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Essential Cuisine

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Springboard FutureChef Competition 2024

23rd February 2024

Springboard FutureChef is a schools-based programme across England, Scotland, Wales and Northern Ireland that supports the development of key life skills, whilst inspiring young people to pursue an exciting career within the world of hospitality. The programme helps to support students build industry based culinary skills and knowledge, as well as connecting teachers and students with industry professionals.

The Springboard FutureChef competition is now in it's 25th year, seeing over 200,000 entries, and is now known as "the biggest school culinary competition in the UK"!

The Competition helps years 9-11 (England and Wales), S3-S5 (Scotland) and years 10-12 (NI) pupils to develop their culinary talent and supports pupils with entry routes into careers in the kitchen.

Andrew Beattie, Business Development Chef at Essential Cuisine has been supporting the FutureChef programme for over 10 years as a local judge and chef mentor. Read all about his 2024 experience below.

"It is an honour to be part of such a prestigious competition that promotes both the hospitality industry and chef profession. It really is a great forum for students from different schools to come together and participate. 

All of the entrants rely heavily on the support of their schools - particularly the hospitality and home economics departments with their entry. One thing evident from talking to teachers at the heats is how undervalued and poorly funded this part of the curriculum is in many authorities. When you consider the proportion of students who go on to work in hospitality and the positive health and social outcomes delivered by being able to cook nutritious and appealing meals from scratch, I would love to see this discipline being afforded greater importance than it currently has.

As a local judge, your role is to select the best candidate to go forward to the regional final, representing their school and area. Pupils have one hour to cook and plate two portions of a main course in under an hour with a budget of £5. The judging criteria is based on creativity and presentation, skills and techniques, taste and flavour and menu balance. Having witnessed the step up in competition and complexity at the regional final, the judges also consider which pupil has the best temperament to be able to cope with this.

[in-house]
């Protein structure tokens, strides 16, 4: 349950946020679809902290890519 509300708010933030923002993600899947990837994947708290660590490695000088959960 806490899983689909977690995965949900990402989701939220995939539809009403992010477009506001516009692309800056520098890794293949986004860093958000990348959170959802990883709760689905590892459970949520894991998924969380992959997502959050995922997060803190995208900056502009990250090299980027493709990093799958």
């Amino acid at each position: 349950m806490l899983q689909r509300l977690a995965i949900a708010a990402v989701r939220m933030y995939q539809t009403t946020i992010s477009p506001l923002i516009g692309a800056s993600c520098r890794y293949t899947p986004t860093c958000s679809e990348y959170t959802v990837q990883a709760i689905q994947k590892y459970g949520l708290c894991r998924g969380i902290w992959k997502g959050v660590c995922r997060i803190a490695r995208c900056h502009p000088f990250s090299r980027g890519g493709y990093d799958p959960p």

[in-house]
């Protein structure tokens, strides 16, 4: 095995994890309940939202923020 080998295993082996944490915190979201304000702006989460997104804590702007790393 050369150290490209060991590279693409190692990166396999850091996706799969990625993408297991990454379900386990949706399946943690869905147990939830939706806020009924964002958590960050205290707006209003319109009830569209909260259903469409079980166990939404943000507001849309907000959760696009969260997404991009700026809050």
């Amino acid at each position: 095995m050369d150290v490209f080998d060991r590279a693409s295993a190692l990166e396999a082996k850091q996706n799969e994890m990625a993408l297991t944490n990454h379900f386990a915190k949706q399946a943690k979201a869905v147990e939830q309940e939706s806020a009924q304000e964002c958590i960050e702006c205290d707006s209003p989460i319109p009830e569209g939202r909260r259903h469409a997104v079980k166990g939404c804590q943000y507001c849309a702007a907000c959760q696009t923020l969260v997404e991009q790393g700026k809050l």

At the regional final the pupils have to produce a main course and dessert for two people with a budget of £10 and 90 minutes to achieve this. All of the ingredients used must be weighed and costed, and the pupils have to provide a time plan and recipes for their entry so there is quite a lot of effort involved in getting to this stage.

The role of mentor chef is to guide and coach the local heat winner through to the regional final. When it comes to deciding what dishes to cook at the regional final, I encourage as much input from the pupil as possible. This year, my pupil had cooked family recipes influenced by her Turkish heritage and we decided to replicate those, with a few refinements, in the final. Mentoring can have a positive influence in elevating the dishes closer to a 'restaurant' standard and introducing ingredients, skills and techniques that they may not be exposed to in the school environment. We decided to do a Baklava for dessert to continue the Turkish theme, so the final menu was:

Turkish Mezze

Lamb Manti dumplings (Tatar Boregi), stuffed vine leaves with pine nuts, lemon and dill, pickled cucumber and fennel salad


Pistachio and lemon Baklava, honey syrup, bees pollen and orange yogurt

We had four mentor sessions prior to the final and they were initially focussed on developing skills and techniques. Towards the end, the focus shifted towards building confidence and speed as there was a lot to achieve in the 90 minute time frame.

The regional final took place at the City of Glasgow College and fourteen local winners from central and southern Scotland took part.

The competition depends on a huge amount of industry support, this heat was judged by Willie McCurrach O.B.E., Gary McLean, Gary Townsend, Julie Lin and Jimmy Lee. It was a great opportunity to catch up and network with the other chef mentors as well, all of whom work in senior industry roles.

My pupil did really well and got her food plated up hot and looking great within the 90 minutes. There were a couple of hiccups but as an S3 student she can come back next year and have another tilt at the competition. The judges stay back to provide positive feedback and although reluctant to ask for any, she was over the moon to be told by Julie that her dishes were full of flavour and one of her favourite entries! Gary said she was easily in his “top five” and these comments have encouraged my pupil to enter again in the future.

Springboard often appeal for chefs to get involved in a mentor role and I would strongly recommend this experience to anyone with the opportunity to contribute. Not only is FutureChef a great way to support hospitality and help build a pipeline of talent for the sector, it is also a wonderful opportunity to network with fellow chefs and professionals.

I feel very fortunate to work in businesses that recognise the value of the competition and support the time commitment required." - Andrew Beattie 

To find out more about the competition, click here.


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